Listen, I understand the irritation that arises in the interactions between cyclists and cars. We (cyclists) have to obey the same rules as cars. We have a few others thrown in for good measure in many places -- things like, "If you're on a 2 lane road with no shoulder, you may use the whole lane or, if there is a shoulder get over there instead". That kind of locally legislated crap. Fun fact: once you have your license to drive, there is nothing to make you go back and educate yourself on the rules that cyclists have to follow in order to use the road as well. In addition, there's nothing requiring drivers to educate themselves as to the meaning of road markings. Ever seen or looked up what a sharrow means in your region? It may not be the same as for me so you can't take it for granted that if you come to my city, bikes will use it the way you expect.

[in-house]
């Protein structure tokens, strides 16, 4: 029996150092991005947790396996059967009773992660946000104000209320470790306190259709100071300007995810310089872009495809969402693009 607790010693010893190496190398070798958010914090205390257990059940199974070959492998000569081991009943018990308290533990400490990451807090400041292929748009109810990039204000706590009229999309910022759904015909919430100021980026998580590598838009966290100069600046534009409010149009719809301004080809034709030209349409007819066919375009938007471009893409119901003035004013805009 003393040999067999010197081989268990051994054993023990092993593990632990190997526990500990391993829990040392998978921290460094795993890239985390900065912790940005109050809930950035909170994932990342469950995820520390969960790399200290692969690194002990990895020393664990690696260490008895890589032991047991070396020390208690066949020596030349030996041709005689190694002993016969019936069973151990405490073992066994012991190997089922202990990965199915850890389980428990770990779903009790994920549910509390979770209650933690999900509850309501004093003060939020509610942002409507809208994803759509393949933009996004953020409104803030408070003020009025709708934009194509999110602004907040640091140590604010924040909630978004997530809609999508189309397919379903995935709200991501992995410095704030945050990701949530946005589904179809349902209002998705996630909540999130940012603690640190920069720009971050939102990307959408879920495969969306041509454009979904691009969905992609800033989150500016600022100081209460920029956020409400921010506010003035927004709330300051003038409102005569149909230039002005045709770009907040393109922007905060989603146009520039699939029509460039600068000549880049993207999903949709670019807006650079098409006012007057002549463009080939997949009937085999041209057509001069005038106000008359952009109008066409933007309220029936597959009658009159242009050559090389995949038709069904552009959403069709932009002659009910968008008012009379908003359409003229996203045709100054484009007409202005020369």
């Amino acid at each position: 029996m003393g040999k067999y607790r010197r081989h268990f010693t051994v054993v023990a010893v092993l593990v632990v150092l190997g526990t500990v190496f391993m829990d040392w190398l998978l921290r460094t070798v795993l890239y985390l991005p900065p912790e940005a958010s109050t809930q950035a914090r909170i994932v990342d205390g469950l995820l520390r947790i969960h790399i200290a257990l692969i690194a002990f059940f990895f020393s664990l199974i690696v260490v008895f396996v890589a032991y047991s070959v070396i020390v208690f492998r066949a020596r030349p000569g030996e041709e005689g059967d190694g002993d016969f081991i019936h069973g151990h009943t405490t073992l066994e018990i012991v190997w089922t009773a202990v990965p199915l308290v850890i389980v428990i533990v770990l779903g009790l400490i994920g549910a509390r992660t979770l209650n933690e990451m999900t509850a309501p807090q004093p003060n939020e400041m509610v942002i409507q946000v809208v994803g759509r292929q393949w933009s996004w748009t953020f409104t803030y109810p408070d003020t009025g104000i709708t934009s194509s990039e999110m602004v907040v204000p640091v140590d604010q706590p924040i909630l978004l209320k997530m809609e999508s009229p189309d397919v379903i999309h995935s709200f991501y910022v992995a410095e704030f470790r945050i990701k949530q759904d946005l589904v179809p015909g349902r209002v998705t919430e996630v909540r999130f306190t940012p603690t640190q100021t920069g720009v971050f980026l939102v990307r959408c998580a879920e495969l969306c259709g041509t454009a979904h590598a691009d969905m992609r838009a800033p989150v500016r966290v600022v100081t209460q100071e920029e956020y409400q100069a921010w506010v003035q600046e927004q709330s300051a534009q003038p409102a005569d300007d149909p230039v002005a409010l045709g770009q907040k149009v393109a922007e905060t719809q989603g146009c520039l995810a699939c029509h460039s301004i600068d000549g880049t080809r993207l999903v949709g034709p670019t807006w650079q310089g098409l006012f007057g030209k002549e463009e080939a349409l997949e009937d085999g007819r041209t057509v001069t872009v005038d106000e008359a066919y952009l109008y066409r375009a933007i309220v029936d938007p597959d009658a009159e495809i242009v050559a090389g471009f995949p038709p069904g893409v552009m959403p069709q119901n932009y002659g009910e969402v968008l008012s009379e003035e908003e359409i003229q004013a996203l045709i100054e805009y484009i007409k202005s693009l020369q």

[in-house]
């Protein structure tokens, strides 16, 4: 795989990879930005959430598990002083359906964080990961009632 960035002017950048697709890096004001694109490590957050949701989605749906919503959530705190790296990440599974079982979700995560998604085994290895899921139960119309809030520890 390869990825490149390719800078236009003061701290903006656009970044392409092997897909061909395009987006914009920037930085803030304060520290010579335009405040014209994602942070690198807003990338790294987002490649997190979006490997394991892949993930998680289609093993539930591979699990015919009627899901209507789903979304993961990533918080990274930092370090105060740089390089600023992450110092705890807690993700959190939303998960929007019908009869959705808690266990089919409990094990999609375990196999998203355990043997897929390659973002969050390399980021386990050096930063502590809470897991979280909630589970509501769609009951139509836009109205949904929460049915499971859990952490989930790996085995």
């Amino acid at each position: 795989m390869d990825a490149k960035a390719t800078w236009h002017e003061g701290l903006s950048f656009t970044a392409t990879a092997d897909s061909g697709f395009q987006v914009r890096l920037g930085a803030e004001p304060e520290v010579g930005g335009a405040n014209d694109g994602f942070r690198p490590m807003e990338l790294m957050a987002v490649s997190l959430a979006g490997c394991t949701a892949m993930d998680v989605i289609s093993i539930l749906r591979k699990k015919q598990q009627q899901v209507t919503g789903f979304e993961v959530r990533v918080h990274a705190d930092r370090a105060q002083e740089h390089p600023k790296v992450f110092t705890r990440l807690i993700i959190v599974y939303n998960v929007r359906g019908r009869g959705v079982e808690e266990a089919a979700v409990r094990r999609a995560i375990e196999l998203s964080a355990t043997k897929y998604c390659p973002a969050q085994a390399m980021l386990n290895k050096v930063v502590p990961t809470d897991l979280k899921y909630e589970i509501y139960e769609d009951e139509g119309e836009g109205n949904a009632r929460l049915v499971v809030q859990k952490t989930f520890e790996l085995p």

To make matters worse, confirmation bias. You see the asshole cyclists because they are the ones who rush to the intersection, track stand for a second at the red light and then take off while you are stuck waiting for the light to change when there's no cross-traffic. Of course this pisses you off. They're also the ones you see blowing stop signs like they're not there. I hate it when I go through a roundabout the correct direction and nearly get clocked by a car who is turning the wrong way because it's easier than going full circle to make that turn as much as you hate nearly creaming a cyclist who ignores traffic control. That doesn't make us all bad people on either side and we need to remember that a majority of road users we don't remember because they're not the ones who gave us an adrenaline rush or caused our lives to flash before our eyes on the way to work.
As for the chips on the shoulder, I attribute it to us feeling vulnerable, fragile, and scared in the face of your 1 ton car, that 18 wheeler and the delivery van with no back windows. Y'all are terrifying but but them's the roads I have to use, bud.